A major area in the study of people's relations to each other is interpersonal attraction. This refers to all of the forces that lead people to like each other, establish relationships, and in some cases, fall in love. Several general principles of attraction have been discovered by social psychologists. For example, physical proximity tends to increase attraction, whereas long distances make relationships difficult to form and maintain. Even very small differences in distance—such as the case of a next door neighbor versus someone who lives down the block—can make a significant difference in friendship patterns. Familiarity, or "mere exposure," also increases attraction, influencing people even if the familiarity is not consciously noticed. One of the most important factors in interpersonal attraction is similarity: the more similar two people are in attitudes, background, and other traits, the more probable it is that they will like each other. Contrary to popular belief, opposites do not usually attract. Physical attractiveness is an important element in romantic relationships, particularly in the early stages, which are characterized by high levels of passion. Later on, similarity and other compatibility factors become more important.
Components of Love
Psychologist Robert Sternberg views love as a triangle, whose three sides consist of passion, intimacy, and commitment . When two people experience all three, they are said to be in a state of consummate love; this condition is relatively rare and difficult to maintain for a long period of time. Love can be best described in reference to a relationship between two or more people, and is more evident in relationships that contain a mutual understanding, give and receive support, and enjoy the loved one's company.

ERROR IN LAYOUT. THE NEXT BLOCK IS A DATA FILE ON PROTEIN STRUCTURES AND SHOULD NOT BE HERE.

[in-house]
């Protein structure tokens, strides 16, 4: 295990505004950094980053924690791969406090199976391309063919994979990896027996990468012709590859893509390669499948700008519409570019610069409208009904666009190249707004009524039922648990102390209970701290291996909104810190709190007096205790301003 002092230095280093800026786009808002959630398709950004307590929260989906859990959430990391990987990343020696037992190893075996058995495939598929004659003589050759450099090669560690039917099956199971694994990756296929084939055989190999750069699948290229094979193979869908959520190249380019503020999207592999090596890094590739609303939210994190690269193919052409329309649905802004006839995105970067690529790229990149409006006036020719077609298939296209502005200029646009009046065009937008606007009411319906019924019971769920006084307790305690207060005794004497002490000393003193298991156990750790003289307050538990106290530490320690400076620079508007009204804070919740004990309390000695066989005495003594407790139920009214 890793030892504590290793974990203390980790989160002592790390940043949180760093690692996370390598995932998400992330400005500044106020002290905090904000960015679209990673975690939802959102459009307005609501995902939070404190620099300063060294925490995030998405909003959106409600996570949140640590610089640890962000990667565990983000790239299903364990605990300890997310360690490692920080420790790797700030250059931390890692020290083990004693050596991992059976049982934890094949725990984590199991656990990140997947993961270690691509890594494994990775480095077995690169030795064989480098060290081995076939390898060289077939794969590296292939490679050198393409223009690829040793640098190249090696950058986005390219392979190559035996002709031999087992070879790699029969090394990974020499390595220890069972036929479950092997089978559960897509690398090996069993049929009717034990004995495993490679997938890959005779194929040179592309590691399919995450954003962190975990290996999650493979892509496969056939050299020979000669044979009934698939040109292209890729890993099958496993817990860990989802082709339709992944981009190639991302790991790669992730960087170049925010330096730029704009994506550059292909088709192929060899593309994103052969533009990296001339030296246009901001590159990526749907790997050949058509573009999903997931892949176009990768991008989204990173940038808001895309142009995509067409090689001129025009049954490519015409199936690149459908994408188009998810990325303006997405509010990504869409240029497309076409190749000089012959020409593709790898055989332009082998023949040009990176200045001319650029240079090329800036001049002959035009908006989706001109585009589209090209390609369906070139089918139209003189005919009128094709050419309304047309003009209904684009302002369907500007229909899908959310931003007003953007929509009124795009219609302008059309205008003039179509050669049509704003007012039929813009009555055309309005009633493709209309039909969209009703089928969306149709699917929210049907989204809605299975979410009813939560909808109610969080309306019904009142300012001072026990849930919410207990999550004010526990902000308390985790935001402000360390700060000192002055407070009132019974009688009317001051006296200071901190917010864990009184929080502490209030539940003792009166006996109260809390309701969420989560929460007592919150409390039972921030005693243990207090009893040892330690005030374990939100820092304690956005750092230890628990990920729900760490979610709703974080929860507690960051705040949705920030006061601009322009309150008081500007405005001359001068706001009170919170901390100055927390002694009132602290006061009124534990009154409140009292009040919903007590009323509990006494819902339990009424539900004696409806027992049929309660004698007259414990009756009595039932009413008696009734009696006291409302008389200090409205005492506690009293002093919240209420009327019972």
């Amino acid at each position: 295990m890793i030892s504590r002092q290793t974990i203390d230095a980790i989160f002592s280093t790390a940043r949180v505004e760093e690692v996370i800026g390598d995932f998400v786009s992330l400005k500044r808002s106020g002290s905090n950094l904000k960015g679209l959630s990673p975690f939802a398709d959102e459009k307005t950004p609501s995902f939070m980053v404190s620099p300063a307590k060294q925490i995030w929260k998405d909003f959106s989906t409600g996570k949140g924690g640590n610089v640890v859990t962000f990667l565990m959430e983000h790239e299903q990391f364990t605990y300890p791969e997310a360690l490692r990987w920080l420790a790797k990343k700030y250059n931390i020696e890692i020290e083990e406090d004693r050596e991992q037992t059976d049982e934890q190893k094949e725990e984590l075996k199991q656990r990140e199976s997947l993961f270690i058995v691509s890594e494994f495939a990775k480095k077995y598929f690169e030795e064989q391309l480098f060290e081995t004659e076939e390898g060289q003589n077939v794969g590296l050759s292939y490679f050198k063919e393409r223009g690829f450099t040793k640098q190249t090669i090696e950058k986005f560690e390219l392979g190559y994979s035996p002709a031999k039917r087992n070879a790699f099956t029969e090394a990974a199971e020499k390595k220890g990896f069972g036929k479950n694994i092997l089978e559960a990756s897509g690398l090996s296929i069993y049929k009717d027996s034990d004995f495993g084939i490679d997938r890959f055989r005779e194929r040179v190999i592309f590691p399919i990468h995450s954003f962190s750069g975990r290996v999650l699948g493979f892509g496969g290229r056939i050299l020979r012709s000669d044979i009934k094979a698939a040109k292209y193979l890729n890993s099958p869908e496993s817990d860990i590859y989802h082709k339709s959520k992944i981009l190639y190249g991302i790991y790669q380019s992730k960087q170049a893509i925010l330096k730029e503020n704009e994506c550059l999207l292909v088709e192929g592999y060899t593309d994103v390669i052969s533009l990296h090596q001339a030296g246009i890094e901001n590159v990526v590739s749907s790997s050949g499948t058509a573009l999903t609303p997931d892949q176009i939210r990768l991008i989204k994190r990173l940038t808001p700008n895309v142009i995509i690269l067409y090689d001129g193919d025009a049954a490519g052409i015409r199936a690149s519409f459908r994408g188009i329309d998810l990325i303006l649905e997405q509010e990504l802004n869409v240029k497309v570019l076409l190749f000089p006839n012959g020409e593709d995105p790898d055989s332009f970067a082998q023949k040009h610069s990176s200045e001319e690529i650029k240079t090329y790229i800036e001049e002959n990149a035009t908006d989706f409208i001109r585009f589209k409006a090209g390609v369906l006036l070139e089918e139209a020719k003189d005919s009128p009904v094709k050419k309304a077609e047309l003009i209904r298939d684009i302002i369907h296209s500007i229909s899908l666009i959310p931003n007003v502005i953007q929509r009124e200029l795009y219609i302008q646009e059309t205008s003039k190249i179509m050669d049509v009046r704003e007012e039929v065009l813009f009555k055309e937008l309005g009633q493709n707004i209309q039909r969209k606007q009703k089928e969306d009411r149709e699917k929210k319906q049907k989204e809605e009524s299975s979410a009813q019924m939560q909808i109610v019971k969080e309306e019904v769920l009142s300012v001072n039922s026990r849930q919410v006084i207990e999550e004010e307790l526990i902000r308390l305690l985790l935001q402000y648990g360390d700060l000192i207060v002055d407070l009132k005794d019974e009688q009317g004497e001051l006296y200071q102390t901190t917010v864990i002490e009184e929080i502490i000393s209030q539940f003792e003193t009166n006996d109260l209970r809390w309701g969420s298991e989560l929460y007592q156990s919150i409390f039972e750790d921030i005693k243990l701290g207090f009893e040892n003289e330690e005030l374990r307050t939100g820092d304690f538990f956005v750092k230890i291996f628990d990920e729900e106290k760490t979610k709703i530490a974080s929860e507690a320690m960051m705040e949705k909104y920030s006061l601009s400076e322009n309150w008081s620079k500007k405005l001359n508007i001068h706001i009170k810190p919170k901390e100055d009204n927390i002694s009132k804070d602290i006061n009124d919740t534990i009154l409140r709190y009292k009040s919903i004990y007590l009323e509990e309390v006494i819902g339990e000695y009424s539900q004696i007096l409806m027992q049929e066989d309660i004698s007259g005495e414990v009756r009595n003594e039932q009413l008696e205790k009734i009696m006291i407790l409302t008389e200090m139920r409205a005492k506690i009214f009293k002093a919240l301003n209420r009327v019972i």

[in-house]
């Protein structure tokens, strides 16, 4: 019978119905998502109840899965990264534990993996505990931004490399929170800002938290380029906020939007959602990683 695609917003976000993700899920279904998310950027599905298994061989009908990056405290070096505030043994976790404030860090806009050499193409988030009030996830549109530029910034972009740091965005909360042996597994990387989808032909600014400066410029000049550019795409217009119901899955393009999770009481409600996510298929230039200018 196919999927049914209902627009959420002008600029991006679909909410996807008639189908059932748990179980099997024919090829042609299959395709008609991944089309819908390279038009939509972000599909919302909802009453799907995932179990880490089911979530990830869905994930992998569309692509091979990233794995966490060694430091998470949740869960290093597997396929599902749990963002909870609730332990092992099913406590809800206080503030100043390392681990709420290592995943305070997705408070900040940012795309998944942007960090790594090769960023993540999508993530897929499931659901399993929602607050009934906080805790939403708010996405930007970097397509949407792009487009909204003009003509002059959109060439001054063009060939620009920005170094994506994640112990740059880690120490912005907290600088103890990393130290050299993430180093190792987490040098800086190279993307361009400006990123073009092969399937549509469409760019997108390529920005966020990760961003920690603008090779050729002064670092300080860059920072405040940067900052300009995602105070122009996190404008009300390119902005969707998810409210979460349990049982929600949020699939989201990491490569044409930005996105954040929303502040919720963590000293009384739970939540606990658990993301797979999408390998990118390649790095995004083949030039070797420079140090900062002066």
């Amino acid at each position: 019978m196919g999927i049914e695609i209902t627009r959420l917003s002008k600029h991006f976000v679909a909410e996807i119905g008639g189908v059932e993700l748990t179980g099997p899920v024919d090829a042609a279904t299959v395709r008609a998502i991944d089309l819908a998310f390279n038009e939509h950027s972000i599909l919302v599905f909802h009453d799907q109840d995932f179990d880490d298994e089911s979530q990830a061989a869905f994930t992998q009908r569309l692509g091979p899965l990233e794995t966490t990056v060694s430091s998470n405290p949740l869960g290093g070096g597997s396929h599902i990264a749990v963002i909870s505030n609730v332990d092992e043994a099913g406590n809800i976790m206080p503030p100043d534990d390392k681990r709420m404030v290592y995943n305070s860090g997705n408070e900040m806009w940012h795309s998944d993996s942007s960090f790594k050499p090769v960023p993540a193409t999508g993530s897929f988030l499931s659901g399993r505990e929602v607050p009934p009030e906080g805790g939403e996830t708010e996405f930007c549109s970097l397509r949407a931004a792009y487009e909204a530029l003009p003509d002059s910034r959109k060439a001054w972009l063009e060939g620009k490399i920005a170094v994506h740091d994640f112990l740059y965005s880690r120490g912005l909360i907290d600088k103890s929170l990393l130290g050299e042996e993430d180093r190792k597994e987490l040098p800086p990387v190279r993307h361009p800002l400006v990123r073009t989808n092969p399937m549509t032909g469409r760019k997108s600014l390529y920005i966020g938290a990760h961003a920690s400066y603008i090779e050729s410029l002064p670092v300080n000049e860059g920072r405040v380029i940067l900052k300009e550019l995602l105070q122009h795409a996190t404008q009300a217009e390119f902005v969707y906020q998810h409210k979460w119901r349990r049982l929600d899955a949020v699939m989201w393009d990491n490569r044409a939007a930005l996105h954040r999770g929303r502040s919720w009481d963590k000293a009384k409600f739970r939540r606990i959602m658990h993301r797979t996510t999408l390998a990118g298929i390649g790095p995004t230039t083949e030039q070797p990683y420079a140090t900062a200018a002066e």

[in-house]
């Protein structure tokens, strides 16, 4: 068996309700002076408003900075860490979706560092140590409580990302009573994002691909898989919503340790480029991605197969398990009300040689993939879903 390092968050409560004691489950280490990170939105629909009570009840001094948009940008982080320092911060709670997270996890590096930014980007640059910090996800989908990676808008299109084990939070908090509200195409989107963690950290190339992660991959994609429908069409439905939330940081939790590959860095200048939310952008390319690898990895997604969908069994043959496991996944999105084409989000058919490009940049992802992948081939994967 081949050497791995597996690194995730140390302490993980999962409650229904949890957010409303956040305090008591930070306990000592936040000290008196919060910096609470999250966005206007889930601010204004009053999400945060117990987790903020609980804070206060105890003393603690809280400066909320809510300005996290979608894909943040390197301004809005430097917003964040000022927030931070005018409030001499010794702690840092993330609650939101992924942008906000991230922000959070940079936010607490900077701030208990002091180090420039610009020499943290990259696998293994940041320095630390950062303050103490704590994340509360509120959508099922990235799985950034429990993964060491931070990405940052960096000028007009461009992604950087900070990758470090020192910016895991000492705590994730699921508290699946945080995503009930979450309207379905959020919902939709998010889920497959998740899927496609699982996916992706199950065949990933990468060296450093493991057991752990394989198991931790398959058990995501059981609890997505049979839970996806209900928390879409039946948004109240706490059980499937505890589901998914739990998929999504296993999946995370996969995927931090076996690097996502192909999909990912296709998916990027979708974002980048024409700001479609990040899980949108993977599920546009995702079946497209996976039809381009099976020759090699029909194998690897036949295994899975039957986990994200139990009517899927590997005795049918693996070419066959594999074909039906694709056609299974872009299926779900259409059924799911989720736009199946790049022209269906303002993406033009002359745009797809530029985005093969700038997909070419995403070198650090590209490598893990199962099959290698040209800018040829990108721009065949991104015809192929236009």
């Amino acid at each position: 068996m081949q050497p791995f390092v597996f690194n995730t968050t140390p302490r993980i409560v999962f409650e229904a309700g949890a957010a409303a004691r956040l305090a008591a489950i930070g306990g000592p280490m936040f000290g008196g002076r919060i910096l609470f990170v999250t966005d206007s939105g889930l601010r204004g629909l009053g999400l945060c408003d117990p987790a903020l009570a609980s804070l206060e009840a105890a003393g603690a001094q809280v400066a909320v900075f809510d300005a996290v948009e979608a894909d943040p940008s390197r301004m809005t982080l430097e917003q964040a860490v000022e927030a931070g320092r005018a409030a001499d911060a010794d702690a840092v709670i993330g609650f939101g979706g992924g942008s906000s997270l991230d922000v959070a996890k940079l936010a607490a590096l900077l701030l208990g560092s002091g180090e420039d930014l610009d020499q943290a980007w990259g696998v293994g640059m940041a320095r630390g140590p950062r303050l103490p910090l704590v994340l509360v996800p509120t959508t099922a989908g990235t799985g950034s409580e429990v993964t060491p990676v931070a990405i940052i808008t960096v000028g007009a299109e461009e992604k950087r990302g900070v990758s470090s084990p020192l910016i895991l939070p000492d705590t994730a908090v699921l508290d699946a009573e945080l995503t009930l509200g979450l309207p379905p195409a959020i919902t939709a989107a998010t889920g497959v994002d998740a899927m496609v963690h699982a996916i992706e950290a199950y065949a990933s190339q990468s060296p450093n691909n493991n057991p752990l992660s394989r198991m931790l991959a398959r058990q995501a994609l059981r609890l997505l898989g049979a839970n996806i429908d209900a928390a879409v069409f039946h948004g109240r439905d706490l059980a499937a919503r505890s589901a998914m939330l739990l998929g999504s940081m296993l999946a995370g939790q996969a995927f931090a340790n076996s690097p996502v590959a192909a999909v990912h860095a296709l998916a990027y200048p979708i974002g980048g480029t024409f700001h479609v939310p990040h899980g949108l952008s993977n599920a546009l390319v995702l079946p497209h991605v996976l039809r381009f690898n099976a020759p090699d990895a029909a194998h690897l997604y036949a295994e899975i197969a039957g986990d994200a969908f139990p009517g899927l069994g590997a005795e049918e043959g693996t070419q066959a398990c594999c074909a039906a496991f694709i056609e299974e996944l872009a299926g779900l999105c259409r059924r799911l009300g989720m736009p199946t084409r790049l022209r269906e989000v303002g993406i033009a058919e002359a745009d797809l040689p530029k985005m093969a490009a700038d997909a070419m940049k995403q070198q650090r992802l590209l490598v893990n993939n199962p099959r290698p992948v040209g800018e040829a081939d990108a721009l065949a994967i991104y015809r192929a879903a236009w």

Passionate versus Companionate Love
Passionate love is mostly expressed in a physical manner; it is a love that is shared between people who are intensely enamored with each other. Passionate love is an emotional love that is both exciting and intense, and can be defined as a state of intense longing for union with another.
Companionate love, on the other hand, is best defined as passionate love that has settled to a warm enduring love between partners in a relationship. Often found in long term relationships, the companionate love shared between partners consists of fewer ups and downs than what is found in passionate love. It is more stable and involves a deeper respect and affectionate attachment between partners. While the passion may have died down over time, a deep affection and commitment for the other person still remains.
Love assumes many variations, and time and culture both have an effect on the love formed in a relationship. Time factors include the age or developmental stage of the individuals involved in the relationship, the length of the relationship, or the age difference between the partners. Culture plays a strong role in love and relationships. An individual's ethnicity, background, religion, or even financial stability can affect the way he or she expresses or receives love in a relationship. From an evolutionary point of view, both passionate and companionate love are adaptive, the former because it increases the likelihood of procreating, and the latter because it increases the likelihood of a long-term relationships and joint-parenting, which historically increased children's chances of survival.